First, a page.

Surama

Sydney Allicock is 2010 Public & Civic Contributions 2010 Laureate for Caribbean Award for Excellence

Public & Civic Contributions
MR SYDNEY ALLICOCK

http://www.ansacaribbeanawards.com/PublicCivicContributions-MRSYDNEYALLI...

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Sydney Allicock, 55, is from the North Rupununi, Region Nine, Guyana and is widely accepted as a pioneer of community-based tourism in Guyana. 

 

Surama

Village Profile

Village Profile



Population

287

Males

150

Females

137

Children in school

60

Households

52

Tribes

 

Other

Makushi, Wapashina, Arawaks, Patamona, Warrau

East Indians, mixed

Religion

Christians(Anglican)

Skills

Mason, Carpentry, tour guides, handicraft(men& women), Drivers, Mechanic, Forest rangers, cooks, Managers(men & women)Boat captains, welders, I.T skills, Fisher men,

 

Economic Activities

Farming, Fishing, Hunting, Handicraft making,

Employment

Teachers, Health worker, Police man, Tour guides, Rangers, cooks

Buildings(assets)

Primary and Nursery Schools, Health Post, Church, Teacher Quarter, Rest house, Eco-Lodge, Wild club office, Carpentry Center, Cassava processing House, Internet office,

Local organization

PTFA, Sports Club, Wild Club, Women’s Sewing group, mother union, Makushi culture group, Letter wood conservation group

Equipment

Bedford Truck, Out board motto, chainsaw, brush cutter, aluminum boat, generators, freezers, HF radios, Solar panels, computers, internet system, Pick up canter, Mini Bus,

Business

Village shop, privately owned business,

Tourism,

 

 

 

Visit the website of the Surama Eco Lodge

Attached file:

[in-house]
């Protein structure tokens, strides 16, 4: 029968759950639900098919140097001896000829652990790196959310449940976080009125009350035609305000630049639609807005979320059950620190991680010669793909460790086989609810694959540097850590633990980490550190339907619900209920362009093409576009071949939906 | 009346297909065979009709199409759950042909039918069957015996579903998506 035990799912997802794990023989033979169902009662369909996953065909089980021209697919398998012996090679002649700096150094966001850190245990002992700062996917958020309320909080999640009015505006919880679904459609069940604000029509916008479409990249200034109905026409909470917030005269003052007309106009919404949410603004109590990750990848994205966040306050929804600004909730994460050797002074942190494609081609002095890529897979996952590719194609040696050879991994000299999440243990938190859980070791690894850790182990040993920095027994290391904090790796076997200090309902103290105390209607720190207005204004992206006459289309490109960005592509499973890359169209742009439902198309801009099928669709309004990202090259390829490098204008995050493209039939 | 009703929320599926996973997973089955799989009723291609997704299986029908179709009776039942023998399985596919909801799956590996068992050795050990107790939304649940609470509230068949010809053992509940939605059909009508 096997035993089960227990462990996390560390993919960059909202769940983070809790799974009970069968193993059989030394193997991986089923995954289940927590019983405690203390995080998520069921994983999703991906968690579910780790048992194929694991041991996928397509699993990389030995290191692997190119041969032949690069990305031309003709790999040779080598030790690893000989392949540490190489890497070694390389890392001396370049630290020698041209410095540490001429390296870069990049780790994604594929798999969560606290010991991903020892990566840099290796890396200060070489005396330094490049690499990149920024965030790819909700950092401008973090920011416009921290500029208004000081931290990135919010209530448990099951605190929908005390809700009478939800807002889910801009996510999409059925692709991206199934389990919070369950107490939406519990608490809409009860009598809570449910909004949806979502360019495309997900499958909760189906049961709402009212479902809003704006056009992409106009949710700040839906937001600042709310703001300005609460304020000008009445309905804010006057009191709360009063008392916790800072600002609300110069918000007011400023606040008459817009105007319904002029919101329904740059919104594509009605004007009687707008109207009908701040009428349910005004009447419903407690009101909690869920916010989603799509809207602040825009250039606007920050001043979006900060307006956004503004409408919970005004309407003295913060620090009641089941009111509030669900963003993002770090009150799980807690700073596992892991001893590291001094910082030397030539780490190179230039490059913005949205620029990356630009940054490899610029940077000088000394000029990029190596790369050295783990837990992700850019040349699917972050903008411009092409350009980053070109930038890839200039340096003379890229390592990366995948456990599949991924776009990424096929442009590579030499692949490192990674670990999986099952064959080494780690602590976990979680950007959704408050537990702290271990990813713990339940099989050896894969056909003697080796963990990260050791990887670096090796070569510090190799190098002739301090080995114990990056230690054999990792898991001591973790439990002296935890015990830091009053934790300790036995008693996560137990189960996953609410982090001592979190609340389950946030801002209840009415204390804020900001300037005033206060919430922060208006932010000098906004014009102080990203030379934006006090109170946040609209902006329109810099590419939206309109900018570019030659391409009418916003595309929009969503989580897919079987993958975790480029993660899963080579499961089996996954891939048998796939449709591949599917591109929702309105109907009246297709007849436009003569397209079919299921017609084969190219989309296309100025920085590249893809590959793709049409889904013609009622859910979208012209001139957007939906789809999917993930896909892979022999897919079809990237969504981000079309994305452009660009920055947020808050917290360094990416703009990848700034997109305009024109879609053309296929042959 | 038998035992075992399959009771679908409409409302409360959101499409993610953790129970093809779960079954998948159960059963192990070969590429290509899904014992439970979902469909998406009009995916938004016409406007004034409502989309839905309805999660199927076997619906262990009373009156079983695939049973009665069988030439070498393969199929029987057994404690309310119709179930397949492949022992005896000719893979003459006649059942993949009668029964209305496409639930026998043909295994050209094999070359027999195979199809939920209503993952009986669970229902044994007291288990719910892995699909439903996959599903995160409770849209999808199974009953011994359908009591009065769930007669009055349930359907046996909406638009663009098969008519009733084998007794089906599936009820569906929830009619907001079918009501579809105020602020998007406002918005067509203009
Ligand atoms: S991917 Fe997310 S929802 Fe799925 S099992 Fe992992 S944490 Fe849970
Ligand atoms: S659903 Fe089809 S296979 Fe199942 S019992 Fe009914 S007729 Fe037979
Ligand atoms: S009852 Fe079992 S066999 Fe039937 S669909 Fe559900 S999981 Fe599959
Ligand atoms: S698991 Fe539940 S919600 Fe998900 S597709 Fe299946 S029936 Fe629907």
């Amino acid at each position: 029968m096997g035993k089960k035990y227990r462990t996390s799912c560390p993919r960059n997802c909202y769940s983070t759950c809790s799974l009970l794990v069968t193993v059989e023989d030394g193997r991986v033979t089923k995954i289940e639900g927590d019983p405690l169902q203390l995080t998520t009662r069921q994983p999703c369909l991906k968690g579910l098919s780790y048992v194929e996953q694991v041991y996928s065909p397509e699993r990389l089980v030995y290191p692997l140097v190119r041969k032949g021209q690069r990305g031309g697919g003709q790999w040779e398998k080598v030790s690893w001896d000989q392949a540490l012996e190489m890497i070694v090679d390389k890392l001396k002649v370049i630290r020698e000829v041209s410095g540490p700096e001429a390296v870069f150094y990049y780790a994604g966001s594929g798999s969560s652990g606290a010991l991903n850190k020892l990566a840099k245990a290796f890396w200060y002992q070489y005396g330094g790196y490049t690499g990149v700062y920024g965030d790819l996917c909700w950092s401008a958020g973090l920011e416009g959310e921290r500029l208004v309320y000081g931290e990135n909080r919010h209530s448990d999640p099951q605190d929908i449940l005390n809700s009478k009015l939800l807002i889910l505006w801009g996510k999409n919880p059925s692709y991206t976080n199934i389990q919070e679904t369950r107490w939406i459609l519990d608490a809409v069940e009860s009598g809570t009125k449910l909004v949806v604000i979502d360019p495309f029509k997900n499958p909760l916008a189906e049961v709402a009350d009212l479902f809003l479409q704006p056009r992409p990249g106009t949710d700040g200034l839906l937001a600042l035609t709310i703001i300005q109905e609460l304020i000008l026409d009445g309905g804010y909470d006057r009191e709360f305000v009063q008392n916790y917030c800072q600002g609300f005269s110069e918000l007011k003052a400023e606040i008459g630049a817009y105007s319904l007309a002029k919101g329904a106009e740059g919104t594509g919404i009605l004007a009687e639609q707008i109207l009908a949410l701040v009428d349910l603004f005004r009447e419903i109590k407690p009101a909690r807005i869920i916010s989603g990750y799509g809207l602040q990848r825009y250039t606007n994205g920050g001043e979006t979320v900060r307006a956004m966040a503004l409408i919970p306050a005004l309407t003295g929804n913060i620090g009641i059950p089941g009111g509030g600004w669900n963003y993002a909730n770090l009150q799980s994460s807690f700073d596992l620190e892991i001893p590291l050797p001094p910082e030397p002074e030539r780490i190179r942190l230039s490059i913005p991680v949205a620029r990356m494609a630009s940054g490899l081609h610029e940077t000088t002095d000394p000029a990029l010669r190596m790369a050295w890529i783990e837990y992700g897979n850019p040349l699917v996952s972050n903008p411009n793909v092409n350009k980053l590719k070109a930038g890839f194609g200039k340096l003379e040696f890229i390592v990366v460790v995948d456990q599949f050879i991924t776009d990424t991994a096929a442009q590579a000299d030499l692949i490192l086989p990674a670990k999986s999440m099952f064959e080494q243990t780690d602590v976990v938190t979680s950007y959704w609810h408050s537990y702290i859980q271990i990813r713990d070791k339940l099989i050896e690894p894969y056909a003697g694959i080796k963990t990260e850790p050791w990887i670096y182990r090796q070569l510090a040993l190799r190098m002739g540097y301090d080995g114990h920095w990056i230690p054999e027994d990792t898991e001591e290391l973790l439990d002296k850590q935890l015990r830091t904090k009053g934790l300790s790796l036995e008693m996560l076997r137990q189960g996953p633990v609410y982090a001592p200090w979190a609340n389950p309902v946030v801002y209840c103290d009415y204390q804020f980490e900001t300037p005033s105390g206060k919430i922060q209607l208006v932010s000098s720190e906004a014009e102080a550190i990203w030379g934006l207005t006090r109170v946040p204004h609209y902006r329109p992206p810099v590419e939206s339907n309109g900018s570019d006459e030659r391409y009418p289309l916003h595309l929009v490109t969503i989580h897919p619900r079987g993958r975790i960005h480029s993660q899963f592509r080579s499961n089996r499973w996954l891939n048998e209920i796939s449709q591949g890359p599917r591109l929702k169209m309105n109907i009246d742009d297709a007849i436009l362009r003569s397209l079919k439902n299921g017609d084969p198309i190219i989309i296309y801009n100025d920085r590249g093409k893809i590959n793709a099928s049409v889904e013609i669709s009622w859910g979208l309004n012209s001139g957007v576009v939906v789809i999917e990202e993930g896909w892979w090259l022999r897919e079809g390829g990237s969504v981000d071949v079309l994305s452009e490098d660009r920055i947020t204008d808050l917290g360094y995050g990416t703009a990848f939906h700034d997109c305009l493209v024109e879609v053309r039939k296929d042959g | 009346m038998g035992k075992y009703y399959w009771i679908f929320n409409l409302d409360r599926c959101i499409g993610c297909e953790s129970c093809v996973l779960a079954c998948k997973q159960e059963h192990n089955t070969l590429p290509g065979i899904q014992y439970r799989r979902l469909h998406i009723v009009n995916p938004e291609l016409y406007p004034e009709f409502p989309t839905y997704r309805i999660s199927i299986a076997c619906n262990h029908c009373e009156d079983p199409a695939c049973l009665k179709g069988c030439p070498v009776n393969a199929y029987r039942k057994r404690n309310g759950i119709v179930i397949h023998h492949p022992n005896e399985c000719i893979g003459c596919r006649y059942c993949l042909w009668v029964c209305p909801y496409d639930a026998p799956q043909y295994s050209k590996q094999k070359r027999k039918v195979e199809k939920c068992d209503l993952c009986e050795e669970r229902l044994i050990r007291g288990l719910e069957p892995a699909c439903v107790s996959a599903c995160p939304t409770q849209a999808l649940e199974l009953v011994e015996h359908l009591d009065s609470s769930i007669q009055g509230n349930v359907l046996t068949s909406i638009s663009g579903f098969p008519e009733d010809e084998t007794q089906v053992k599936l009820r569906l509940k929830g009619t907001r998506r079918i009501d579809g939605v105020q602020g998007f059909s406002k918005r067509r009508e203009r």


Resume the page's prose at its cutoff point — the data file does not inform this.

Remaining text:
History

History of Surama

For generations the payako ranged the area between Surama and Wowetta, abandoning an area only after the terrible epidemics, against which their traditional medicines would not work.

Mr. Peter Moses remembers his elders recounting that there were three major epidemics, separated in time, each forcing the payako to leave, first the Surama area and then Wowetta. He himself was born in Surama, and among the families who had returned to the area in his childhood were Ivan James’ and Theresa Joseph’s. When he was around 9 to 10 years old, another epidemic struck, killing most of the members of his and other families. Only one of his brothers survived and together they moved to Annai to live with friends, never returning to Surama. For years after that, Amerindians were afraid to return to the Surama area, with its associations of epidemic and death.

However two balata bleeding operations, Daylight and Garnett, located in the area, and at least 2 African Guyanese and 1 East Indiana family came to settle there. Later, by the 1920’s, one of the paddocks of the great cattle trail from Dadanawa to Takama was built in the Surama area, and gradually Amerindians returned—to work for the Rupununi Development Company, to bleed balata,etc. Susan Rufino, an Arawak resident of Surama, recalls that her father, James Hendricks, brought his family to Surama in 1937. By the date the African Guyanese families had left but the East Indian named Drew and Amerindian families (including the Croft family) remained. Many balata bleeders would come to Surama to sell their balata, which in a later period was shipped out from Surama by aircraft.

In time James Hendricks returned to Berbice. The Crofts left too, but Susan and her brother remained, working for the balata company. She worked as a domestic helper, later marrying Stanley Rufino who had been working with the Rupununi Development Company, until the company moved its base from Surama to Apoteri.